initial condition of a PDE evolving in time. Then the output is the solution
to the PDE at some positive time instant. Various equations have been
proposed that smooth out noise while preserving the edges. In my thesis,
a new family of evolution equations is proposed. They erode edges until,
ultimately, every edge disappears, but no blurring happens in the process.
Thus, the evolution automatically generates a multiscale family of
segmentations. The algorithm can be generalized to vectorvalued (e.g., color)
images. It can be shown that, in 1D, the algorithm finds the maximum
likelihood solutions to certain change detection problems. A slightly
more detailed summary of my research, as well as some thoughts on future
research directions, can be found at
http://ssg.mit.edu/group/ilya/research.ps. My papers are at
http://ssg.mit.edu/group/ilya/ilya.shtml.
Multiscale Estimation of LargeScale Dynamic Systems,
T. Ho
The estimation of largescale dynamic systems finds numerous important
scientific and engineering applications, e.g., remote sensing data
assimilation and image processing. Conventional linear leastsquares
methods, such as the Kalman filter, are impractical due to their high
computational complexity and data storage requirements. A
computationally efficient multiscale estimation framework developed at
SSG has been successfully applied to a variety of largescale static
estimation problems. The main objective of my thesis is the extension
of this multiscale methodology to dynamic systems.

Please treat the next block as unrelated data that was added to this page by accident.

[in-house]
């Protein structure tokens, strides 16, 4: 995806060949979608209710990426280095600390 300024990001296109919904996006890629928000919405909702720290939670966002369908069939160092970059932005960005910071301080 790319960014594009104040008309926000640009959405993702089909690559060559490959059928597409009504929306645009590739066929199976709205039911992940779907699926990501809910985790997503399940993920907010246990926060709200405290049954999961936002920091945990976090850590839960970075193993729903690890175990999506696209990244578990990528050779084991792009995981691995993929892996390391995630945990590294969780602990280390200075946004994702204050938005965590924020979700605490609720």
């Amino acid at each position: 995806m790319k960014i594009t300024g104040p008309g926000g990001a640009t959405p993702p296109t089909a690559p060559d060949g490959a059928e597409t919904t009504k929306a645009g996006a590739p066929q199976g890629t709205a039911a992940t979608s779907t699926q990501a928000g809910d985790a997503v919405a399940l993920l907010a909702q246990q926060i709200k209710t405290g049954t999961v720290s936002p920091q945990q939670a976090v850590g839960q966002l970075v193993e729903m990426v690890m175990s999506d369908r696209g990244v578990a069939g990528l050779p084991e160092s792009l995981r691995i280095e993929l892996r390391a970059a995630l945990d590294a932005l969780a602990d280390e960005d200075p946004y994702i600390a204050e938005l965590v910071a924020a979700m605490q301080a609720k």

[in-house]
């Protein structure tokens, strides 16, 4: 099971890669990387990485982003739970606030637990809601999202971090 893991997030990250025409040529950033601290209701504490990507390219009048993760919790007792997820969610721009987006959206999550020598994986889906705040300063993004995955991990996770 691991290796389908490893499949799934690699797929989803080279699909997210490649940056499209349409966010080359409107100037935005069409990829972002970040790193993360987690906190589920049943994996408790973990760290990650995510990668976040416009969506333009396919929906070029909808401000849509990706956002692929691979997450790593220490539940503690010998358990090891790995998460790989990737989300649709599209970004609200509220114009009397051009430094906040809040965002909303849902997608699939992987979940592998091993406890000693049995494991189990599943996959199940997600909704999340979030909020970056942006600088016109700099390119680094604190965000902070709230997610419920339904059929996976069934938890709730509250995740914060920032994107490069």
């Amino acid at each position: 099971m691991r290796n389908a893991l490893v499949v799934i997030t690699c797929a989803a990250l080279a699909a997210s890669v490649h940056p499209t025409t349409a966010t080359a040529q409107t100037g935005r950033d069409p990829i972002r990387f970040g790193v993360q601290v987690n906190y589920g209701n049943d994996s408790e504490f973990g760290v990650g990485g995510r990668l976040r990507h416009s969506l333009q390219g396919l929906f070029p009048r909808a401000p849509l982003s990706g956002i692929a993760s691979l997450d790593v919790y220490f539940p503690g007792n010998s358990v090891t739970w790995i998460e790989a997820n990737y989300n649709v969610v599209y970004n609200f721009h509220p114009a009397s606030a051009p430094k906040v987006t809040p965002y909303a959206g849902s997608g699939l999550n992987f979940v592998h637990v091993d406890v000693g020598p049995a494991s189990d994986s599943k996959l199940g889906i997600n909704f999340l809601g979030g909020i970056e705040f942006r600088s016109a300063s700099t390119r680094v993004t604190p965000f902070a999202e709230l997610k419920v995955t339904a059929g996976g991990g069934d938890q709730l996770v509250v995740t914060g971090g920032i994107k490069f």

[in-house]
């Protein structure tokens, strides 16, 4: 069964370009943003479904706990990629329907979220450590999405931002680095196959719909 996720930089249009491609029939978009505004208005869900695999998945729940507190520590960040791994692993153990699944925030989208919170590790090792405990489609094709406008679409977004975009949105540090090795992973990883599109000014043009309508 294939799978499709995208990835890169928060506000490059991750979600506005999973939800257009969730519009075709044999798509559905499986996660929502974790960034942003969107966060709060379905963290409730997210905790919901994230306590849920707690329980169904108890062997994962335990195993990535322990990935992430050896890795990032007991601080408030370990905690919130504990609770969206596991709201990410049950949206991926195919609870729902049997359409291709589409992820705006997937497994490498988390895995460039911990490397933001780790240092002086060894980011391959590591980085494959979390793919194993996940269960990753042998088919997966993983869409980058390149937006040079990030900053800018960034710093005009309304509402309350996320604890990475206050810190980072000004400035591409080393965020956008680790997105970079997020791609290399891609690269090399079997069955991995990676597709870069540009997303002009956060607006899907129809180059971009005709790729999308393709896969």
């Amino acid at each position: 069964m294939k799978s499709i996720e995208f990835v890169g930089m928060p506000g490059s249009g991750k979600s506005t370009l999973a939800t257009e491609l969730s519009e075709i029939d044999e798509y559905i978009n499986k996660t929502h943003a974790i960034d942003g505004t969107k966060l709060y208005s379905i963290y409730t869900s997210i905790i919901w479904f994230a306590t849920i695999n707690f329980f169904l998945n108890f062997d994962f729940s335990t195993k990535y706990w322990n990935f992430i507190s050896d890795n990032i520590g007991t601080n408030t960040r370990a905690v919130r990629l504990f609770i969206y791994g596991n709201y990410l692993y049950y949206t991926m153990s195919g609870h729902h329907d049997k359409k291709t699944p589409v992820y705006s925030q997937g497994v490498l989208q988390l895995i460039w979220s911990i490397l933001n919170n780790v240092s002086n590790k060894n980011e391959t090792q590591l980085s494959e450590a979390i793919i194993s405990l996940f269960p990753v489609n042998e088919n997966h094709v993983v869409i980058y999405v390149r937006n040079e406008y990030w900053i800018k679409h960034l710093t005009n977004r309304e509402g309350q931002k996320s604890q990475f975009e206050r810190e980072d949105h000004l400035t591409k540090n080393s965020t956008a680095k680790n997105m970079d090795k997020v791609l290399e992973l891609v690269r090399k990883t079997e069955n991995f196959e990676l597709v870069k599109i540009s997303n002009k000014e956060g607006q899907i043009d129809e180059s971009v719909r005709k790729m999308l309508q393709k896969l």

In a manner analogous to the propagation of the error covariances in
the discretetime Kalman filter, our proposed iterative estimation
algorithm implicitly propagates a multiscale model of the estimation
errors through the successive prediction and update steps. For
certain dynamic systems, such as 1D diffusion which has simple
dynamics and whose estimation error process can be succinctly, albeit
approximately, modeled on multiscale trees, our algorithm can achieve
a computational complexity of O(N logN). The adaptation of this
algorithm to 2D systems, and its application to optimal flow and
ocean data assimilation problems are currently under investigation.
Multiscale Autoregressive Models and Wavelets,
K. Daoudi
The multiscale autoregressive (MAR) framework was introduced to
support the development of optimal multiscale statistical signal
processing. Its power resides in the fast and flexible algorithms to
which it leads and to its ability to simultaneously address several
complications which arise in a variety of signal processing
applications. For instance, the data sets can be large, the processes
to be estimated can be nonstationary, the measurements may be
irregularly spaced, nonlocal, and corrupted by nonstationary
noise. While the MAR framework was originally motivated by wavelets,
the link between these two worlds has been previously established only
in the simple case of the Haar wavelet.